Senator Schumer 'very heartened' by Boehner's 'fiscal cliff' speech
Sen. Charles Schumer, a key Democratic strategist, saw positive signs in House Speaker John Boehner's comments that he would consider closing tax loopholes to raise new revenue.
Michael Bonfigli/Christian Science Monitor
New York Sen. Charles Schumer, a key political strategist for his party, says he was â€śvery heartenedâ€ť by the tone of House Speaker John Boehnerâ€™s remarks Wednesday indicating he could accept a budget deal that included new federal revenue if it were linked to tax reform.
â€śI was heartened, very heartened, by the tone that Speaker Boehner showed yesterday in his remarks,â€ť Senator Schumer said Thursday at a breakfast for reporters hosted by the Monitor. â€śHe basically said that the president won the election and he should lead. He basically said he was open to revenues, which many in his own party disagree with.â€ť
Boehnerâ€™s remarks focused on ways to avoid the so called â€śfiscal cliff.â€ť It is a $700 billion combination of automatic tax increases and spending cuts slated to take effect at the start of 2013.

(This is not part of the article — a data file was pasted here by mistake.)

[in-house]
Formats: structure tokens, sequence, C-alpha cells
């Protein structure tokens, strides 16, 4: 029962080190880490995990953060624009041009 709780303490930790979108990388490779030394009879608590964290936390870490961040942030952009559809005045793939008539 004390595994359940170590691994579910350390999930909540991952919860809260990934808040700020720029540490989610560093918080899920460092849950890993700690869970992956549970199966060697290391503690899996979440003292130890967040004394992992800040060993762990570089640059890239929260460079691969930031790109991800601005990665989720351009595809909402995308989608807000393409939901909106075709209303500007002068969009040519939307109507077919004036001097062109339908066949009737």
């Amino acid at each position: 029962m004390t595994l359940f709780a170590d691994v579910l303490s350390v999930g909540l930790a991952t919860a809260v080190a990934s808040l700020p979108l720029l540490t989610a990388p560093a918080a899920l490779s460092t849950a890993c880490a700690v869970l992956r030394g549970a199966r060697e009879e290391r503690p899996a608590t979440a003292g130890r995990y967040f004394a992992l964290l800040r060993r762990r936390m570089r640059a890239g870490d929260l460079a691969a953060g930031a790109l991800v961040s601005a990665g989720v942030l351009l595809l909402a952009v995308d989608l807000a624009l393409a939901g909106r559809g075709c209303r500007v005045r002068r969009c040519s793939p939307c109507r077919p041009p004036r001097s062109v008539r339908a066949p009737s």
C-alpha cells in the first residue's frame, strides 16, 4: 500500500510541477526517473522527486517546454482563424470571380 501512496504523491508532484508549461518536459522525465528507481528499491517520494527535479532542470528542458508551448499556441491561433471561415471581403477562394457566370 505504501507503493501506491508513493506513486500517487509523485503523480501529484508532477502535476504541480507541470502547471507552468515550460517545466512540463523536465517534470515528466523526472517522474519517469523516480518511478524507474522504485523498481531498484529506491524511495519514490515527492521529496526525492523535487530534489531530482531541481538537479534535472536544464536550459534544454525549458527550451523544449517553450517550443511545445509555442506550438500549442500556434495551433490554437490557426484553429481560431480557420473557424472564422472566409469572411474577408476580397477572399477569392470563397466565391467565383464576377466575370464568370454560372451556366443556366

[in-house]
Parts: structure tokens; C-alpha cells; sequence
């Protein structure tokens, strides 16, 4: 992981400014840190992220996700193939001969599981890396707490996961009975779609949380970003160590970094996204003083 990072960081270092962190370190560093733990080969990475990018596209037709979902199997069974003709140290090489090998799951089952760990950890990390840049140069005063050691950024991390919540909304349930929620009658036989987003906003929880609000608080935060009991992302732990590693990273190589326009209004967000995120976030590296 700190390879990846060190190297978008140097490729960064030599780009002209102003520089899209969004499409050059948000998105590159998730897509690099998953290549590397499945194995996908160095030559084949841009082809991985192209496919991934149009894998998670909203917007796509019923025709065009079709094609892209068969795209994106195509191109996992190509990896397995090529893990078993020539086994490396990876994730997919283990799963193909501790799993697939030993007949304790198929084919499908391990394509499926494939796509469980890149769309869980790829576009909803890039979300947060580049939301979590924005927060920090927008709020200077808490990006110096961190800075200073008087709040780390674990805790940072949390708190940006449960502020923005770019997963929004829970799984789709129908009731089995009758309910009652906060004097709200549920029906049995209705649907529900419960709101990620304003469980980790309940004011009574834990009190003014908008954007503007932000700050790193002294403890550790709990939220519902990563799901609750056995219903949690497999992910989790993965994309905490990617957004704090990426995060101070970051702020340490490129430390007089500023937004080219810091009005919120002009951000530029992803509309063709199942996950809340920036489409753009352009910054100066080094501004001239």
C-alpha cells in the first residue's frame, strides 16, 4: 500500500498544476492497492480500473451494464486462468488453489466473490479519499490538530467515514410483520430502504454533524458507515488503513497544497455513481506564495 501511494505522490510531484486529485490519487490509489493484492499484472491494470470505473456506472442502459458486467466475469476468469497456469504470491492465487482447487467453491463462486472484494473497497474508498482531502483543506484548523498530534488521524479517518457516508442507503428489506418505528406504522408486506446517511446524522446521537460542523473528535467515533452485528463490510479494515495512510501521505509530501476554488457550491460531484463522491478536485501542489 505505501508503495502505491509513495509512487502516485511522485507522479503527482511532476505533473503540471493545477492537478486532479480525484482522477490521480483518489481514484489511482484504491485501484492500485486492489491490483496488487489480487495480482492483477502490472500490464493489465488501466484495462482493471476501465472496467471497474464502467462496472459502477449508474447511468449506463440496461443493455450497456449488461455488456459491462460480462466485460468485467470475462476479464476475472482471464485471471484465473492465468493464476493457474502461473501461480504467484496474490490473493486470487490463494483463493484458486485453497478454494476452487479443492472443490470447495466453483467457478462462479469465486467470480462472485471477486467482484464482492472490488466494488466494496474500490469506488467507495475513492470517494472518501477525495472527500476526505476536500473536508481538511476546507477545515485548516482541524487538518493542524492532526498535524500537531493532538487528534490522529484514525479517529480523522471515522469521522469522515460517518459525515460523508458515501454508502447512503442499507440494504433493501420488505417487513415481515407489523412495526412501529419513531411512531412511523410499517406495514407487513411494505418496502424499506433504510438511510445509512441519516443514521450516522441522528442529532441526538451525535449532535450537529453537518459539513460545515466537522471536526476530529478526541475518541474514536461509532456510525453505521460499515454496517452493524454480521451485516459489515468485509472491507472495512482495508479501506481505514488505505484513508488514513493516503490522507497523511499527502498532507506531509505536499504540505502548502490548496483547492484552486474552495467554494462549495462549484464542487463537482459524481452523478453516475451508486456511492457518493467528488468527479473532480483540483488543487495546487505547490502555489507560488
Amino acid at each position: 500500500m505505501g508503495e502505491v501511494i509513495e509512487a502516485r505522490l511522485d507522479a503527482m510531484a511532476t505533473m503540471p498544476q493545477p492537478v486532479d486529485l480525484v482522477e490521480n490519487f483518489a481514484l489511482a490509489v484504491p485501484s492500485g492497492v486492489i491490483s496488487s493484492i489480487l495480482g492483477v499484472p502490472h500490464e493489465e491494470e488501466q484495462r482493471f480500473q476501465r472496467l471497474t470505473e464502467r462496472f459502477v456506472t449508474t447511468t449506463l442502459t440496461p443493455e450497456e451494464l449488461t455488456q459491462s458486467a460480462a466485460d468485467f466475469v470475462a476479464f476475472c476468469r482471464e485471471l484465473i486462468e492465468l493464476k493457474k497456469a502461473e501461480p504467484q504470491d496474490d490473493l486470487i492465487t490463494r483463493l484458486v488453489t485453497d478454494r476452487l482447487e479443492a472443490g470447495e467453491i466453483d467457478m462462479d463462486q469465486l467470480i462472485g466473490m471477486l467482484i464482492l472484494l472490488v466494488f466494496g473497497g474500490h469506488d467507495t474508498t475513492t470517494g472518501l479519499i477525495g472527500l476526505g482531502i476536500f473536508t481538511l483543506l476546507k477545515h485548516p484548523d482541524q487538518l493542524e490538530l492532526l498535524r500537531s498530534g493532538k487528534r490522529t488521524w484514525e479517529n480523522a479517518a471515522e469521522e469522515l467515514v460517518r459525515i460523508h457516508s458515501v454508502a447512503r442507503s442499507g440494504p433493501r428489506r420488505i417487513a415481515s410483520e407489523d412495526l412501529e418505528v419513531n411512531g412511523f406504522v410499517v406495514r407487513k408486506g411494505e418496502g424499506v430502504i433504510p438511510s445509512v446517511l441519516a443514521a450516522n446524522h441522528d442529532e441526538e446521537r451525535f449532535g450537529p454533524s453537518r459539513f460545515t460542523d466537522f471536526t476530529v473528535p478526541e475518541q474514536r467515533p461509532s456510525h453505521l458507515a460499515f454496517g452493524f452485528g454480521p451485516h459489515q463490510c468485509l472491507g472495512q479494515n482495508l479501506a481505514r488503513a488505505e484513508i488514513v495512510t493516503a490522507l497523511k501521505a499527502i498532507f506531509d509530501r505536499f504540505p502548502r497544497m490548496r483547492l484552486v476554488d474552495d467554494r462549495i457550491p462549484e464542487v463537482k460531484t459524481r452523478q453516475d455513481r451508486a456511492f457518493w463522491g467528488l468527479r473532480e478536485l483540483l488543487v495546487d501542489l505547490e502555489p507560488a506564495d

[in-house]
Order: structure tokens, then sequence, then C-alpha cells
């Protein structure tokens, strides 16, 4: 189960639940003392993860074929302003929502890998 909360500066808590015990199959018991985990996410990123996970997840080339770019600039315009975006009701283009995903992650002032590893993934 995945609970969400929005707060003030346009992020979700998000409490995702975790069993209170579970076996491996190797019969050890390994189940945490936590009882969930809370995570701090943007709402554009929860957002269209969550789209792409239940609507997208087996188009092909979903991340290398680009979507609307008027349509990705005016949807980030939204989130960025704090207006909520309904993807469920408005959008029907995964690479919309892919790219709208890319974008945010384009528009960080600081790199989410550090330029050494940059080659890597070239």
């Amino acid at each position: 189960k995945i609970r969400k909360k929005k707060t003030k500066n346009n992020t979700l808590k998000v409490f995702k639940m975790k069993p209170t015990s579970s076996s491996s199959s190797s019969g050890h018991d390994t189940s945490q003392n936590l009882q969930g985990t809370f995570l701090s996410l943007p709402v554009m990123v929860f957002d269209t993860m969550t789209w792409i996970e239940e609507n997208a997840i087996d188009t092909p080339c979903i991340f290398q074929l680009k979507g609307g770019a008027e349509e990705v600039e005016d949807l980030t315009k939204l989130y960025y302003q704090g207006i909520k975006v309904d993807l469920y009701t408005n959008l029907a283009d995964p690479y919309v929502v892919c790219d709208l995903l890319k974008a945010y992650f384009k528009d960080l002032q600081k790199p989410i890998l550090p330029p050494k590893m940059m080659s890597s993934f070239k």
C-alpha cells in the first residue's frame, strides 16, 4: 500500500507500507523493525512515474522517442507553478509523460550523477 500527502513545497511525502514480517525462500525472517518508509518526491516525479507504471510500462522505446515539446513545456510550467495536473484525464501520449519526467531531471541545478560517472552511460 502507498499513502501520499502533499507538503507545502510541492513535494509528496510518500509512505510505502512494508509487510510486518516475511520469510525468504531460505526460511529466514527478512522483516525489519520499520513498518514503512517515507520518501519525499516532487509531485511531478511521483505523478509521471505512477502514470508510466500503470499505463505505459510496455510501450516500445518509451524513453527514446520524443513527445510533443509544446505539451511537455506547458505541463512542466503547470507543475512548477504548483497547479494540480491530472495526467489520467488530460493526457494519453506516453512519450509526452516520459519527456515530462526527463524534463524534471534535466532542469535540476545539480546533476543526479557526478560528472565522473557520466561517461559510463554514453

While saying Boehnerâ€™s remarks make "me very hopeful that we can do something big in the next month and a half,â€ť to deal with the fiscal cliff, Schumer was also quick to highlight areas of disagreement with the speakerâ€™s comments.
â€śWhen you unpack the speakerâ€™s speech, there is a premise that doesnâ€™t quite work,â€ť Schumer said. Boehner called for additional revenue â€śas the byproduct of a growing economy, energized by a simpler, cleaner, fairer tax code, with fewer loopholes, and lower rates for all.â€ť The process of figuring out how much new revenue lower tax rates would produce is called dynamic scoring. It is a process opposed by Democrats and not utilized by the Congressional Budget Office. Â Â
Schumer, vice chair of the Democratic Conference and chair of the Senate Democratic Policy and Communications Center, called the idea that tax cuts lead to revenue growth â€śa Rumpelstiltskin fairy tale. You may remember Rumpelstiltskin was the fairy tale figure who turned straw into gold.â€ť
The New York senator said he hoped business executives would speak out more forcefully for action on the nationâ€™s fiscal problems. â€śI am hopeful that with the business communityâ€™s help and with the presidentâ€™s leadership, we can bring Republicans around. Because I think, in his heart, Speaker Boehner wants to get something done,â€ť Schumer said.
The process will take time, he said, adding, "You canâ€™t expect the speaker to turn on a time in 24 hours and embrace everything, higher taxes, higher taxes on the wealthy. But I think that privately heâ€™s seen the handwriting on the wall, and it makes me very hopeful we can do something big in the next month and a half.â€ť